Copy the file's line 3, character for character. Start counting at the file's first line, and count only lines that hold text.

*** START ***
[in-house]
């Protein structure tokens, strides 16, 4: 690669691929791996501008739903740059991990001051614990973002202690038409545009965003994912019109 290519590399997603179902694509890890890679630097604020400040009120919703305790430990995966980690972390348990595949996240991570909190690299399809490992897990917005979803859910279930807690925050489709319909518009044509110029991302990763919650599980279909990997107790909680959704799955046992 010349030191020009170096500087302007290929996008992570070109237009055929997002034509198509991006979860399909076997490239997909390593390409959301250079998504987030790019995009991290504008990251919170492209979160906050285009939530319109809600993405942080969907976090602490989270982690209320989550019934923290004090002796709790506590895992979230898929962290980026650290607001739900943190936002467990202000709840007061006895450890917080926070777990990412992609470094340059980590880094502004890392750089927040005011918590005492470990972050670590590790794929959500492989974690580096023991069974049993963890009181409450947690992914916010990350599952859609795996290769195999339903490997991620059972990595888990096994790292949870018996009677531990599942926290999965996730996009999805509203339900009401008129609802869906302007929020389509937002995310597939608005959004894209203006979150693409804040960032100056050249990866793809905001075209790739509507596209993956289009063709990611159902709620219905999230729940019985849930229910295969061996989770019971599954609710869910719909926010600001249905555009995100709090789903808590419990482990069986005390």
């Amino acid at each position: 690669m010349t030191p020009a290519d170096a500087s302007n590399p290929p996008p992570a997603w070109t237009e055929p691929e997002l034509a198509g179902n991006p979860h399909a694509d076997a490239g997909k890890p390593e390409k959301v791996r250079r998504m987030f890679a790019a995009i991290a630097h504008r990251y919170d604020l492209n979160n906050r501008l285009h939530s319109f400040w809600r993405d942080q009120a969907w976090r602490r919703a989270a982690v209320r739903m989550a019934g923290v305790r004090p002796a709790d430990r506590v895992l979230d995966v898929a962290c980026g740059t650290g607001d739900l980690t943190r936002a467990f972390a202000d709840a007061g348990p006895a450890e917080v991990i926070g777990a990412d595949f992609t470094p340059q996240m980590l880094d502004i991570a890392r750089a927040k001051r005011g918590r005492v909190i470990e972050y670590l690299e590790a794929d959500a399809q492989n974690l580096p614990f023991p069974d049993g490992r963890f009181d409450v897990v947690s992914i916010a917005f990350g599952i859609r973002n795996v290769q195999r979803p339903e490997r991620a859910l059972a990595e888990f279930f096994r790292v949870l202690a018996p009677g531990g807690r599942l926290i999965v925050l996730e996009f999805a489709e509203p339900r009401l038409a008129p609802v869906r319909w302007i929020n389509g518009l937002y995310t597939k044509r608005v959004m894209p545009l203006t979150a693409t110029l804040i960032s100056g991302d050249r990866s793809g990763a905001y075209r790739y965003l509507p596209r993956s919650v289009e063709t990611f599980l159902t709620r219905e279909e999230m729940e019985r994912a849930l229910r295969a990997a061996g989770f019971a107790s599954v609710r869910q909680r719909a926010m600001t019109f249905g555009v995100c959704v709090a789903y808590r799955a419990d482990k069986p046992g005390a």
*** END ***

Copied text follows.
């Amino acid at each position: 690669m010349t030191p020009a290519d170096a500087s302007n590399p290929p996008p992570a997603w070109t237009e055929p691929e997002l034509a198509g179902n991006p979860h399909a694509d076997a490239g997909k890890p390593e390409k959301v791996r250079r998504m987030f890679a790019a995009i991290a630097h504008r990251y919170d604020l492209n979160n906050r501008l285009h939530s319109f400040w809600r993405d942080q009120a969907w976090r602490r919703a989270a982690v209320r739903m989550a019934g923290v305790r004090p002796a709790d430990r506590v895992l979230d995966v898929a962290c980026g740059t650290g607001d739900l980690t943190r936002a467990f972390a202000d709840a007061g348990p006895a450890e917080v991990i926070g777990a990412d595949f992609t470094p340059q996240m980590l880094d502004i991570a890392r750089a927040k001051r005011g918590r005492v909190i470990e972050y670590l690299e590790a794929d959500a399809q492989n974690l580096p614990f023991p069974d049993g490992r963890f009181d409450v897990v947690s992914i916010a917005f990350g599952i859609r973002n795996v290769q195999r979803p339903e490997r991620a859910l059972a990595e888990f279930f096994r790292v949870l202690a018996p009677g531990g807690r599942l926290i999965v925050l996730e996009f999805a489709e509203p339900r009401l038409a008129p609802v869906r319909w302007i929020n389509g518009l937002y995310t597939k044509r608005v959004m894209p545009l203006t979150a693409t110029l804040i960032s100056g991302d050249r990866s793809g990763a905001y075209r790739y965003l509507p596209r993956s919650v289009e063709t990611f599980l159902t709620r219905e279909e999230m729940e019985r994912a849930l229910r295969a990997a061996g989770f019971a107790s599954v609710r869910q909680r719909a926010m600001t019109f249905g555009v995100c959704v709090a789903y808590r799955a419990d482990k069986p046992g005390a």